Such was his power at one point that
Raj Kapoor had to seek his permission
to "release" Dimple for shooting the
remaining portions of Bobby

All in all, a good innings after of course a 400 for-no-loss like thundering start. What we can take away from the Rajesh Khanna story is to never give up hope. I mean just look at the number of of his movies he announced as his comeback vehicle: Red Rose, Dhanwan, Dard.. it wasn’t funny anymore and yet who had the last laugh in 1983?


Last but ain't the least:
RD Burman talks about his dosti with Rajesh

Suresh Dore –

👆🏻Who can forget the way he glorified the railway station? Everyone wanted to be a station master after this movie!!

Shali Scoop

Mammoth Lakes Film Fest

I was on the jury of the Mammoth Lakes film festival. There are some photos of me from that on this link.

4th Annual Mammoth Lakes Film Festival Announces Award Winners
International Features Jury: Shalini Dore ( Variety ), Alonso Duralde ( TheWrap ) and Vincent Spano (Actor). Shorts Jury: Ana Souza (Sundance Film Festival) and Scenery Samundra (Tru Thoughts, NTS Radio).


Chennai / 15th May ’18

Dear Family,


It’s unbelievable, but true that 50 years have
rolled by since that hot day in JAMSHEDPUR
at Madrassi Sammelani on 24th May 1968,
when the two of us tied the knot,with all the
hard work & blessings from our parents. In
our 3rd Generation of Dores, being the first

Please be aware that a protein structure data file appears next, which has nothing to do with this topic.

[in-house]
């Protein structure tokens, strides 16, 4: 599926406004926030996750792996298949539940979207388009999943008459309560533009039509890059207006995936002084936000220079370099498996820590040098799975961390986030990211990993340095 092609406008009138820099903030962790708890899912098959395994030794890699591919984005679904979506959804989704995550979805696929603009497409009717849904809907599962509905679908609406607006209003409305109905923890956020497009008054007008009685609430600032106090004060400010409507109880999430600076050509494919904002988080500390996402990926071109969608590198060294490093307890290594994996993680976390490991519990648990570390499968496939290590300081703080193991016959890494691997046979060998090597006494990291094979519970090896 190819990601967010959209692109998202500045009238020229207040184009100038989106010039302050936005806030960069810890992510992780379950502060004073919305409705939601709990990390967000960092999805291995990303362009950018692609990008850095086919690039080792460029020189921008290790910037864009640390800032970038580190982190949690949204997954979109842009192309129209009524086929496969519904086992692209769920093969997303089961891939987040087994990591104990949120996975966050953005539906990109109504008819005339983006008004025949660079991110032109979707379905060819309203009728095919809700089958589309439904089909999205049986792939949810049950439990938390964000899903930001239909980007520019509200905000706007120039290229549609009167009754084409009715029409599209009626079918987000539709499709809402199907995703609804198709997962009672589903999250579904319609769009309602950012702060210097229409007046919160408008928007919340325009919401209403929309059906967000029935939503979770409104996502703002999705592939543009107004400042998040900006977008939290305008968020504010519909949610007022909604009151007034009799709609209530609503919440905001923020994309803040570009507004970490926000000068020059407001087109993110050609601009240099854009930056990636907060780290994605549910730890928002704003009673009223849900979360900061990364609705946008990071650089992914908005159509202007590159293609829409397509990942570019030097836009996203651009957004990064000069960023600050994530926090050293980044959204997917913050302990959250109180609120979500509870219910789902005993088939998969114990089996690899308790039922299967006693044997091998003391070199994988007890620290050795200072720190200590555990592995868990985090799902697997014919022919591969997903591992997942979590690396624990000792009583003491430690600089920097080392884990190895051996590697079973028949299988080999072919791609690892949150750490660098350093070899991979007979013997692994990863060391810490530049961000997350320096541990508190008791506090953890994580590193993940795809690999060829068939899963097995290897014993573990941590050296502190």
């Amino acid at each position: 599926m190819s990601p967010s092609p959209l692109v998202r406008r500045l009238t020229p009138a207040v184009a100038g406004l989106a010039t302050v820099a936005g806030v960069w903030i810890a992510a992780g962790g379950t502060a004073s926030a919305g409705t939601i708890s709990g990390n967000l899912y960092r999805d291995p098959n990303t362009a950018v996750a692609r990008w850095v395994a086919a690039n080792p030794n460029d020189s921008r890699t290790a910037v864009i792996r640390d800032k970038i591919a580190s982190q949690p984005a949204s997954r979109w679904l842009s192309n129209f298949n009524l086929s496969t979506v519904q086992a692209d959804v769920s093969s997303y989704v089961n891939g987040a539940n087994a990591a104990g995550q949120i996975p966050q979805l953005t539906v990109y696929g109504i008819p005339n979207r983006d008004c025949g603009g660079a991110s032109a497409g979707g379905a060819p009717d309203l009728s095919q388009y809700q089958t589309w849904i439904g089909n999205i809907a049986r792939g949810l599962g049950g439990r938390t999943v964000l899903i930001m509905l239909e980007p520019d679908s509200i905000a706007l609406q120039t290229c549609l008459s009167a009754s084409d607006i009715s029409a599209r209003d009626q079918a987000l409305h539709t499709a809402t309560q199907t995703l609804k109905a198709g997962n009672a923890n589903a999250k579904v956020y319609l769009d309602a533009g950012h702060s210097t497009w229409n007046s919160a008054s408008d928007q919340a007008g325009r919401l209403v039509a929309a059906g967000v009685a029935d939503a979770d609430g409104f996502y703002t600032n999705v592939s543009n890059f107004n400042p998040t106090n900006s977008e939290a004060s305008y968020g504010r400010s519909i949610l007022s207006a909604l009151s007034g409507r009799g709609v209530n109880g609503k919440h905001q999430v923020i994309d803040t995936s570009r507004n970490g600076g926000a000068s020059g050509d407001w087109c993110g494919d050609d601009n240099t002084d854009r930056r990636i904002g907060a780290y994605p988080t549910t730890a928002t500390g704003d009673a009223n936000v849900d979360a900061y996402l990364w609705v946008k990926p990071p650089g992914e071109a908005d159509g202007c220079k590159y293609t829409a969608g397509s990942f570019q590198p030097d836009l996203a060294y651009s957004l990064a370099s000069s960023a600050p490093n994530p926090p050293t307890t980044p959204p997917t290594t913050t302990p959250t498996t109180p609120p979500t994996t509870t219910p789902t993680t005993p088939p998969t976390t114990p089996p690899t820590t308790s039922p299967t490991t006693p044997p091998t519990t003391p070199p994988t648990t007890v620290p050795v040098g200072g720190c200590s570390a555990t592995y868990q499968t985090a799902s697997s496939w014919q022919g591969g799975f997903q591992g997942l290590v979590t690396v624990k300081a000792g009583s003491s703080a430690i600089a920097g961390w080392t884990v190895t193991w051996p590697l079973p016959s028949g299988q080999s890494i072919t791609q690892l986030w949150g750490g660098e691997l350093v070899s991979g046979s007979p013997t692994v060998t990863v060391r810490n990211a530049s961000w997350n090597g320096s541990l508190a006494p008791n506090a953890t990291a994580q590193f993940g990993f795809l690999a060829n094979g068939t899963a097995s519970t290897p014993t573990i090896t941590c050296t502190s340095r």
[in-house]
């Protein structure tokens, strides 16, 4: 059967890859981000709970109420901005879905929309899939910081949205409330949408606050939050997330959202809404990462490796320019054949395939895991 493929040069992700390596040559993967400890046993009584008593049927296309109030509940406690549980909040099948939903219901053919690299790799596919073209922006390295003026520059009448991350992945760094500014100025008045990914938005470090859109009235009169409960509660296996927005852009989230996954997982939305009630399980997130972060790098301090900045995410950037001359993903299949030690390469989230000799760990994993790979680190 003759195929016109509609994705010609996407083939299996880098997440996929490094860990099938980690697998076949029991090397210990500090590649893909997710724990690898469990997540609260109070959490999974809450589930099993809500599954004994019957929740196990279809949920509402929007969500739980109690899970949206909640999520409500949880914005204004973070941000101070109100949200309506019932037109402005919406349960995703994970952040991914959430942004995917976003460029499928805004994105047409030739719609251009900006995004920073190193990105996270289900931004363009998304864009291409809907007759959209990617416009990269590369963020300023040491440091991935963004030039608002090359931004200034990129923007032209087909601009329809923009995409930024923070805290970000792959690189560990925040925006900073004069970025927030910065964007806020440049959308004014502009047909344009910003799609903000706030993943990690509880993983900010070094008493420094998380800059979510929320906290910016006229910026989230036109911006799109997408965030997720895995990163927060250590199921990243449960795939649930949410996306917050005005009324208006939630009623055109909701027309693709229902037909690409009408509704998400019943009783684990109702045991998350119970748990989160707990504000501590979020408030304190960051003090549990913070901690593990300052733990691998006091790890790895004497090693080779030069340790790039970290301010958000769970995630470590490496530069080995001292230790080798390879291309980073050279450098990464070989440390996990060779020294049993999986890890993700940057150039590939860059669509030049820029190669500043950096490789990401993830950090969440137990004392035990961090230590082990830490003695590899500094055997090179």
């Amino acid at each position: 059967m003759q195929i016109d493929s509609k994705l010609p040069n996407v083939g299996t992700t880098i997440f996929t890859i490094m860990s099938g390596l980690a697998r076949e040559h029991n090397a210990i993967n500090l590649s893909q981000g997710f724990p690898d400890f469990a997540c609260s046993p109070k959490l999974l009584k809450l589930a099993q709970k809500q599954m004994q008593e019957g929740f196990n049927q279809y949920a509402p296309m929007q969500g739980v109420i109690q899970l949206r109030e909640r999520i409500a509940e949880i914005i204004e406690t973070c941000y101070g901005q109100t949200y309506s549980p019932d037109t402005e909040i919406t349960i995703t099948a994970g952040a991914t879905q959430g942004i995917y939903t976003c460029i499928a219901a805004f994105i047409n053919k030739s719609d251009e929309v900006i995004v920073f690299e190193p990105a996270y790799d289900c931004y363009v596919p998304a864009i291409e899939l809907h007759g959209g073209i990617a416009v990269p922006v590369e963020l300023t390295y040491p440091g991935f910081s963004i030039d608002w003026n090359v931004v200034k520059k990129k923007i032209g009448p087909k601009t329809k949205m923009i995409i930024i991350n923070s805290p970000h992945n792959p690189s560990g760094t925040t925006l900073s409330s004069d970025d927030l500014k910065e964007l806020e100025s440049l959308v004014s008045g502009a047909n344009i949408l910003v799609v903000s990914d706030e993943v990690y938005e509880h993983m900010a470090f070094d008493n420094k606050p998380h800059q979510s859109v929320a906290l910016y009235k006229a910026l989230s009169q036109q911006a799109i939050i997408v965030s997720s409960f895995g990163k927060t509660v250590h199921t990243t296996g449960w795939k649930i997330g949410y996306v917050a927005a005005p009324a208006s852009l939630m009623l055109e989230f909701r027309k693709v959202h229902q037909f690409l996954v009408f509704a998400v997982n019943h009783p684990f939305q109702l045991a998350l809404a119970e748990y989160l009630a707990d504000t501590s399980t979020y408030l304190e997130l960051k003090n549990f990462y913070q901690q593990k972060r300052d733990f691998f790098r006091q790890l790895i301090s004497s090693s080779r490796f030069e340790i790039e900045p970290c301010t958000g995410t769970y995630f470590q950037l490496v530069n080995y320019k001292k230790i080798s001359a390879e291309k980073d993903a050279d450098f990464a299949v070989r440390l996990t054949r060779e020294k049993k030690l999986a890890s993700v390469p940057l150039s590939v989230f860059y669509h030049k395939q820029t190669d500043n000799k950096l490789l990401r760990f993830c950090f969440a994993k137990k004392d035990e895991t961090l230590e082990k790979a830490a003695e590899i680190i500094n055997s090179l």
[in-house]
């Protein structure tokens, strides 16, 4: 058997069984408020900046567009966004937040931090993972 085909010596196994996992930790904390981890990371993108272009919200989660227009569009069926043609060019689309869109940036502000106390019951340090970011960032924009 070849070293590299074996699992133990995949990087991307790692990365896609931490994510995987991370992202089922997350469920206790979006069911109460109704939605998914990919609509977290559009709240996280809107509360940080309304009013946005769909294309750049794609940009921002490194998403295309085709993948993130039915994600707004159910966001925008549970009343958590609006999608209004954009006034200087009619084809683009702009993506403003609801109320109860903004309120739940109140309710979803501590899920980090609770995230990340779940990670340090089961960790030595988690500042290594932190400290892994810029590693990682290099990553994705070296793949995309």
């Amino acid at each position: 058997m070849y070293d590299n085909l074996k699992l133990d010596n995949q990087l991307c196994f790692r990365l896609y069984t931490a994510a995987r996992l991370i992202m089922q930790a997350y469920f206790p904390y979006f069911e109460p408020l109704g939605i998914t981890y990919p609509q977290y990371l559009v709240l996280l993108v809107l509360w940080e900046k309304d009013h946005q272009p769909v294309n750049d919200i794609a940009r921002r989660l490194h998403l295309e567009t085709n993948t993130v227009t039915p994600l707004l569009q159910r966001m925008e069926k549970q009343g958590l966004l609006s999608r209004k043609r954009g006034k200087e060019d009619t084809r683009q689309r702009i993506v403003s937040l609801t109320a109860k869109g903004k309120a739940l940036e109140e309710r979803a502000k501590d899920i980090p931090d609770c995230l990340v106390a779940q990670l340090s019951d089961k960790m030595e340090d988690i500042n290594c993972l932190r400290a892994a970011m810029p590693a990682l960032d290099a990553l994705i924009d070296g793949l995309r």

couple to have married (also first-born) has
its’ own responsibilities & rewards ! In a way
the two of us have completed a CENTURY of
partnership( Kuch Tere Dil mein 50 ; Kuch
Merey Dil mein 50, Zamana hai Burraa !)- ref
Geeta Dutt song from C- I- D (1956).

Over the years, it has been a Roller-Coaster
ride,at times breathless & at times trying for
us, with many milestones, places, people, &
opportunities – as also some hits & many
misses (puns intended) ! Perhaps it’s a case
of sheer survival ( meaning each other !).

Family and friends, as also people in general,
have always meant more to us than career
or tangible milestones…we’ve benefitted a
lot from the guidance of elders, care-givers,
teachers, mentors, friends & Gurus in our
lives,who inspired us to be what we are 2day.

We acknowledge, accept & cherish with
humility & gratitude all that we received and
continue to receive in life. In particular, we remember the love & care given by our parents, the DORE, NATARAJAN & TDN (short for TD Narayana Iyer) Elders/family members.

Our global family tree extends from Palakkad,
North Arcot (Vellore) & Mayuram to Irvine, San
Francisco, Dubai,Southampton,Dallas,Chicago, New Jersey, Mumbai,Jamshedpur, Seattle, Torrance, as also to Pleasanton, Pasadena, Puduchery,Bengaluru,Tucson & Panchgani.

In the elders circle,we’re grateful to Ammaji,
Appaji, Natarajan mama(whom we miss so)
and to Radha Chitti,Premchittappa, Gippy,
Rupathai & Babu Chittappa, Viji Periamma, Balai Chitti & Lalitha Mami ,whose blessings we seek ( and also advice, on occasions).In particular, we have to mention the trade- mark DORE humour, which keeps us smiling & going. In fact laughter & music have always helped us so !